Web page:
Huffpost Parents
THE BLOG

Featuring fresh takes and real-time analysis from HuffPost's signature lineup of contributors

Alex McCord Headshot

A Digital Family Shoebox of Summer Memories....

Posted: Updated:
Print
Alex McCord
Alex McCord

School's out, and I'm scrambling! Yes, the kids are going to camp, but all that time normally filled with homework and play dates is free, free, FREE. I can think of a few more "F" words to go along with free, but let's just go with frightening. And perhaps François, my older son's name.

This summer, instead of letting the kids overdose on laptop gaming during their down time, my husband and I are going to DO THINGS with our children. We've made a list of museum exhibits to see and activities we're going to do and vetted it with the little people -- we're all psyched about it! Our kids are obsessed with technology and getting old enough to overshare personal info and demand hours and hours of electronics time, and these activities will hopefully limit that time. BUT, there's no way we can avoid their cajoling all summer, so I brainstormed ways to bring technology into our family summer adventure.

It all started with a spreadsheet. Fueled by the late hour and a glass (or two) of wine, I researched everything I could possibly think of to do in and around New York City this summer. I categorized it by dates, times and price, then saved it into our Snap Sync family cloud for Simon and the boys to check out on their own screens. They all made comments and flagged the things they were really excited about, suggested deleting a few, all of which I defended mightily. "What, you don't want to see the light show at the Guggenheim or run a 5K with me in Prospect Park? OK, fine," I sulked. But we've come up with a list and action plan, sort of like the big poster board Judy Moody made for her Not Bummer Summer, just a digital version in the cloud so anyone can edit it anytime.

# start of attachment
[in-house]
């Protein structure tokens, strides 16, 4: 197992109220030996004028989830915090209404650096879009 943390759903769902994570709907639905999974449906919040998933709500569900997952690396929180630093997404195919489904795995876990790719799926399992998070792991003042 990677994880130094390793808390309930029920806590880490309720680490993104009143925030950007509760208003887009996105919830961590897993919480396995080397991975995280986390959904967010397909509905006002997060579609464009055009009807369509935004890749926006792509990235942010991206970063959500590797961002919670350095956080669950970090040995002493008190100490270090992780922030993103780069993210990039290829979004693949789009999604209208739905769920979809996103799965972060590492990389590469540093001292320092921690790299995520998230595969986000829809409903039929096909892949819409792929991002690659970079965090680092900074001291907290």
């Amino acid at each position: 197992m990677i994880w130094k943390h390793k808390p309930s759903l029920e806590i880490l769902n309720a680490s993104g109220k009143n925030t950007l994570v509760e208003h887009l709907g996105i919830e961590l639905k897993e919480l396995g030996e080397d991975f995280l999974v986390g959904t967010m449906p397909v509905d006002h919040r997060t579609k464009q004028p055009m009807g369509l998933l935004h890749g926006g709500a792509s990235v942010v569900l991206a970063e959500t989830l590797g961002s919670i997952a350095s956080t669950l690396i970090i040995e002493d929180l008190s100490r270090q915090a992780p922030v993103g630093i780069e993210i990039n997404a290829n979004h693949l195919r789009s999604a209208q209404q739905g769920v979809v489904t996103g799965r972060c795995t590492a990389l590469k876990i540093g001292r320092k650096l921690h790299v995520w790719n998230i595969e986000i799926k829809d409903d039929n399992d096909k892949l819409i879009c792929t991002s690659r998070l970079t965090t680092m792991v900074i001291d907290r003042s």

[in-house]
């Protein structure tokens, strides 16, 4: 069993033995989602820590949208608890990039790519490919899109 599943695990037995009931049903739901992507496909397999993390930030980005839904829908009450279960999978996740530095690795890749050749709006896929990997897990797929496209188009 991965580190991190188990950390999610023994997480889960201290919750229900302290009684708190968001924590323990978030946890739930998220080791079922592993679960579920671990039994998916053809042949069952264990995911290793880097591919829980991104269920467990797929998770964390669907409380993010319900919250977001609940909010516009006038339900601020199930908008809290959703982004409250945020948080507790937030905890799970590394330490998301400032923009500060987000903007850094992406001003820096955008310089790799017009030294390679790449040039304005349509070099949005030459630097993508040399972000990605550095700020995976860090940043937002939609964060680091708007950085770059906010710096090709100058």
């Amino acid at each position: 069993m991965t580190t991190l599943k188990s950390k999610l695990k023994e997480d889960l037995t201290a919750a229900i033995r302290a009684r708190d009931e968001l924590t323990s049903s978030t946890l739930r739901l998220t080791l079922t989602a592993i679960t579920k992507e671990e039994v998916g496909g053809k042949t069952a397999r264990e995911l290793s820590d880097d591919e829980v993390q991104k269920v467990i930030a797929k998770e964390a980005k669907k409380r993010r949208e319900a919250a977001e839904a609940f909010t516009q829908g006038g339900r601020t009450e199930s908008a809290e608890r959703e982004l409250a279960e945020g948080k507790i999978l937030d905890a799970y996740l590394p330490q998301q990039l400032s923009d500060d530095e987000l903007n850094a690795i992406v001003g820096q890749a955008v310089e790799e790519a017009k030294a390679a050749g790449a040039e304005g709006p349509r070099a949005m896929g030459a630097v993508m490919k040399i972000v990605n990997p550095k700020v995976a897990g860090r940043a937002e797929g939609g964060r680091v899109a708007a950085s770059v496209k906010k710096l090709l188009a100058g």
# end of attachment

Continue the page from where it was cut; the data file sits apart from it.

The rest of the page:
Next, remember how your mother told you, "If you don't write it down, it never happened," and we all kept journals and shoeboxes of images? In 2013, it's more like "If you don't document it, filter it and share it," it never happened. Sharing is big for our family, as we live in the world of reality television and a large part of our business involves documenting our lives. But even for families who have never been in the public eye, we share. We all share. We take pictures of everything, and we upload them everywhere. National Geographic estimates that in 2015, 105 billion digital pictures will be taken, with 50% of those on phones. In 2011, there were 140 billion photos on Facebook, which was 10,000 times more photos than held by the Library of Congress! But what about the narrative? What good is a phone full of photos if there's no story to explain them? If all you do is post it on your page, will you ever go back to that memory or will you forget about it? What about sharing them with your children, not just your social network?

As we work our way through our spreadsheet of activities, we're going to let each boy take along a camera phone. We have LOADS of them that don't have phone numbers attached but work quite handily as camera and wi-fi devices. When we go to Governor's Island or the Brooklyn Bridge Pop-Up Pool, we'll let them take pictures to their hearts content. All photos will go into the family cloud, and then they will organize and edit them in Snap My Life. They're going to write 100 words about each of their favorite activities, pick photos to go with them and Photoshop it all together in an image. Then we're going to do something really retro -- we're going to PRINT them. While I've been using graphics software to print scrapbooks for years, I feel like I'm the last person I know to actually print photos you can hang on the wall! I recently printed our Christmas card photo on Fracture, which made the process so much easier.

I'm excited about this project. We're going to have some amazing experiences and the kids will get their screen time, but they'll also have to write, edit images and do a little graphic design. At the end, they'll have a lasting memory to hang on their wall so they never forget this summer. We'll have something real and tangible out of our digital shoebox, and the summer free time is no longer frightening. Though I'm sure I will still share most of it online. Feel free to call me out on Twitter if I don't!

2013-07-02-AlexFrancoisCycloneCROPPED.jpg